Becoming a #Gamedev

How to make a game when the world is falling apart around you

With the number of Indie Games available for the last 6+ years, the average player might think making a game is easy.  You just come up with an idea and make it, just like that!  What they don’t understand is that making a game can be hard.  Not just hard, but really hard.  And that is regardless of your experience level.  You have a vision in your head of what the end product will be, but getting there can be quite the journey.

Unfortunately, there can be an infinite number of obstacles one may experience.  It may even seem like there is a conspiracy out there to keep you from completing your game.  You may see no reason to continue and just want to put your head down and limp away in defeat.

The world falls apart

For me, making a game seemed like a brilliant idea!  I’ve wanted to make one as far back as when the Atari 2600 was considered the most powerful console.  So why not give it a try?  It would be a good life experience and I also would be doing something I enjoy.  What could possibly go wrong?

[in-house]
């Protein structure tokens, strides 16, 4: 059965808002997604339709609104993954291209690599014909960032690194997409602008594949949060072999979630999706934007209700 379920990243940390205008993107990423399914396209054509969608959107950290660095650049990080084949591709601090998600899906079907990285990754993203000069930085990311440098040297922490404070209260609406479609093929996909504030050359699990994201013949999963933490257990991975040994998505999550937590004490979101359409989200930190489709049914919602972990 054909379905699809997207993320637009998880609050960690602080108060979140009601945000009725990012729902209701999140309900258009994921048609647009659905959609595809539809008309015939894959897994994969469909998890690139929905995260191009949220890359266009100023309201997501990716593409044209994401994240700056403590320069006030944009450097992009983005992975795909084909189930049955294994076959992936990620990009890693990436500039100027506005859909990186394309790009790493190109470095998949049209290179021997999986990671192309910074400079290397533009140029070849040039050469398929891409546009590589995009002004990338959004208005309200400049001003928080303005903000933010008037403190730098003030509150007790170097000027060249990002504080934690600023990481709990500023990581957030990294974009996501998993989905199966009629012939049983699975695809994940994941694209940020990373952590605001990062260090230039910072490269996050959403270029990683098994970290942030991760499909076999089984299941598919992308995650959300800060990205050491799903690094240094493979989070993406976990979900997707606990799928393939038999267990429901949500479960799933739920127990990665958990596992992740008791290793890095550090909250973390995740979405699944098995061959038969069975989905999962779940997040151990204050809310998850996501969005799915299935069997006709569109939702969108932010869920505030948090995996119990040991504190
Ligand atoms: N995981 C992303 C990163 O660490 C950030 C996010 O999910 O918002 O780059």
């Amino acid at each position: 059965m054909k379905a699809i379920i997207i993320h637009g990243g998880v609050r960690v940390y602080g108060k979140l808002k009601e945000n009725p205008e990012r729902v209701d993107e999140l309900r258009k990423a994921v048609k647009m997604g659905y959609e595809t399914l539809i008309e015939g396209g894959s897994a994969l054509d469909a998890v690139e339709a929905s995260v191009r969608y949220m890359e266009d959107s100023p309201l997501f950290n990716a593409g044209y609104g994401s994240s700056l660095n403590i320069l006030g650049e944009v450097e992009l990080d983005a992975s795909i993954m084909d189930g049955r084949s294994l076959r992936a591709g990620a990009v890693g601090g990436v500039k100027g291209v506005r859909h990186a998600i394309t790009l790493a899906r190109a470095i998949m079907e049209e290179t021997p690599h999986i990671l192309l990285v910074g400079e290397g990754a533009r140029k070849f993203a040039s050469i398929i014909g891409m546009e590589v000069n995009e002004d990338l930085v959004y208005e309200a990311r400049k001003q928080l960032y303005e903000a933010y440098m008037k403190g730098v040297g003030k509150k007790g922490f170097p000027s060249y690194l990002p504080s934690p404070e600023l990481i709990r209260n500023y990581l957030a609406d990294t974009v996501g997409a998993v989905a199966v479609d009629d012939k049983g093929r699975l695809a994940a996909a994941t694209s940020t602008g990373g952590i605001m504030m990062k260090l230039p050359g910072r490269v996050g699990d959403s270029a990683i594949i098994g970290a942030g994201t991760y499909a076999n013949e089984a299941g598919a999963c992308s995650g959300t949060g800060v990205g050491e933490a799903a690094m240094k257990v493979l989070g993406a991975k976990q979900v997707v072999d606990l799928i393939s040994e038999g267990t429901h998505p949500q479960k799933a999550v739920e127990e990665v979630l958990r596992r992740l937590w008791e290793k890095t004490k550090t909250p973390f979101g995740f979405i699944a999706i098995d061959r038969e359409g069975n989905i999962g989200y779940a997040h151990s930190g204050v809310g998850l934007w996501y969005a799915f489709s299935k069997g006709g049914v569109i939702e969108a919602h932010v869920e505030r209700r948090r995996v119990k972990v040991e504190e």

Indeed I discovered the answer to that question.  Anything that can go wrong, will go wrong.  My name is Tom Orden, and this is my story.

It all started back in February 2014.  I had a dream that was so strange that I couldn’t stop thinking about it, even days later.  I kept imaging how it would make a cool video game story.  So after a few more days, I decided to give it a try.